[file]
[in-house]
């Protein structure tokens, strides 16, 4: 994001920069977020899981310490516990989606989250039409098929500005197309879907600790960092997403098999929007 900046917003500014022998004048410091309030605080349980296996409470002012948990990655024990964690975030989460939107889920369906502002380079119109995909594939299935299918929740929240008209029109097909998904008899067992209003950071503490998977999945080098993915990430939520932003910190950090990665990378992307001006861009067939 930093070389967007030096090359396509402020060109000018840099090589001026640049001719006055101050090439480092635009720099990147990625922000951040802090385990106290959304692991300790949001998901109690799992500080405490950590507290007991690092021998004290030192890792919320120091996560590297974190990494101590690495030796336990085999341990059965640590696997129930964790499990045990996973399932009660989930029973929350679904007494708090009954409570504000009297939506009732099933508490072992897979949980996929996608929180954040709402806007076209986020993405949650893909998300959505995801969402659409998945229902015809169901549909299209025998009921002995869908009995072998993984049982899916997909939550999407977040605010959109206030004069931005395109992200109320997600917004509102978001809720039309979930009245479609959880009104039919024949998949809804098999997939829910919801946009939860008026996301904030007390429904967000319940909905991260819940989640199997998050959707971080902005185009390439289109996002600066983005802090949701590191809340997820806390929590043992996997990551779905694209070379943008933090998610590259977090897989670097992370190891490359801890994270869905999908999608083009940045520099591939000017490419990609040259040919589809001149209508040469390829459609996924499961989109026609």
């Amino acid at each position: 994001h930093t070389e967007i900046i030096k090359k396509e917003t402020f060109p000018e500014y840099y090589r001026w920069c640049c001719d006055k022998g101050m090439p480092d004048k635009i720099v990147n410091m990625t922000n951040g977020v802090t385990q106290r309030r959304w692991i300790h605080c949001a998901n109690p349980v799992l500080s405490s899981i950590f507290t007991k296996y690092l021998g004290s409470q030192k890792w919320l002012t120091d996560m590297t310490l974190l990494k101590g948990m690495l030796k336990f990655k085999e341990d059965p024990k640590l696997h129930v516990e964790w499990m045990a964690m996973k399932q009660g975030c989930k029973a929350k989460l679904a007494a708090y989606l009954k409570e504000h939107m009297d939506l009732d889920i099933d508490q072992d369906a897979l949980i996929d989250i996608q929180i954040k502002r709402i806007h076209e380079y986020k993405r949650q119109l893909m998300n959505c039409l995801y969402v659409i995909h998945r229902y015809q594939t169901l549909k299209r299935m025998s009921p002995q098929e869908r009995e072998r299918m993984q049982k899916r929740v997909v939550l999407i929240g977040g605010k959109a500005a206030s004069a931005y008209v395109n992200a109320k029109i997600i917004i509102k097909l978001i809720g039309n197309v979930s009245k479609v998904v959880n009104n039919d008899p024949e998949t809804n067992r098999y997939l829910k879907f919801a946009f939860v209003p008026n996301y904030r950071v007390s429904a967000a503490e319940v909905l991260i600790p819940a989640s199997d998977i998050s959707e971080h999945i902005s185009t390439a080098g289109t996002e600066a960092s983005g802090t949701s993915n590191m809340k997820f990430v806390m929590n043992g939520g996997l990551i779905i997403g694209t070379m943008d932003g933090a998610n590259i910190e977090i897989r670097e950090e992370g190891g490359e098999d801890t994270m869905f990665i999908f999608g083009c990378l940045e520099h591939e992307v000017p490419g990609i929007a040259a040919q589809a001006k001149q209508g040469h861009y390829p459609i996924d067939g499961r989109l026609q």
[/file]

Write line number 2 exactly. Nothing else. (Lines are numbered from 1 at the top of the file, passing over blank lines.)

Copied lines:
């Protein structure tokens, strides 16, 4: 994001920069977020899981310490516990989606989250039409098929500005197309879907600790960092997403098999929007 900046917003500014022998004048410091309030605080349980296996409470002012948990990655024990964690975030989460939107889920369906502002380079119109995909594939299935299918929740929240008209029109097909998904008899067992209003950071503490998977999945080098993915990430939520932003910190950090990665990378992307001006861009067939 930093070389967007030096090359396509402020060109000018840099090589001026640049001719006055101050090439480092635009720099990147990625922000951040802090385990106290959304692991300790949001998901109690799992500080405490950590507290007991690092021998004290030192890792919320120091996560590297974190990494101590690495030796336990085999341990059965640590696997129930964790499990045990996973399932009660989930029973929350679904007494708090009954409570504000009297939506009732099933508490072992897979949980996929996608929180954040709402806007076209986020993405949650893909998300959505995801969402659409998945229902015809169901549909299209025998009921002995869908009995072998993984049982899916997909939550999407977040605010959109206030004069931005395109992200109320997600917004509102978001809720039309979930009245479609959880009104039919024949998949809804098999997939829910919801946009939860008026996301904030007390429904967000319940909905991260819940989640199997998050959707971080902005185009390439289109996002600066983005802090949701590191809340997820806390929590043992996997990551779905694209070379943008933090998610590259977090897989670097992370190891490359801890994270869905999908999608083009940045520099591939000017490419990609040259040919589809001149209508040469390829459609996924499961989109026609």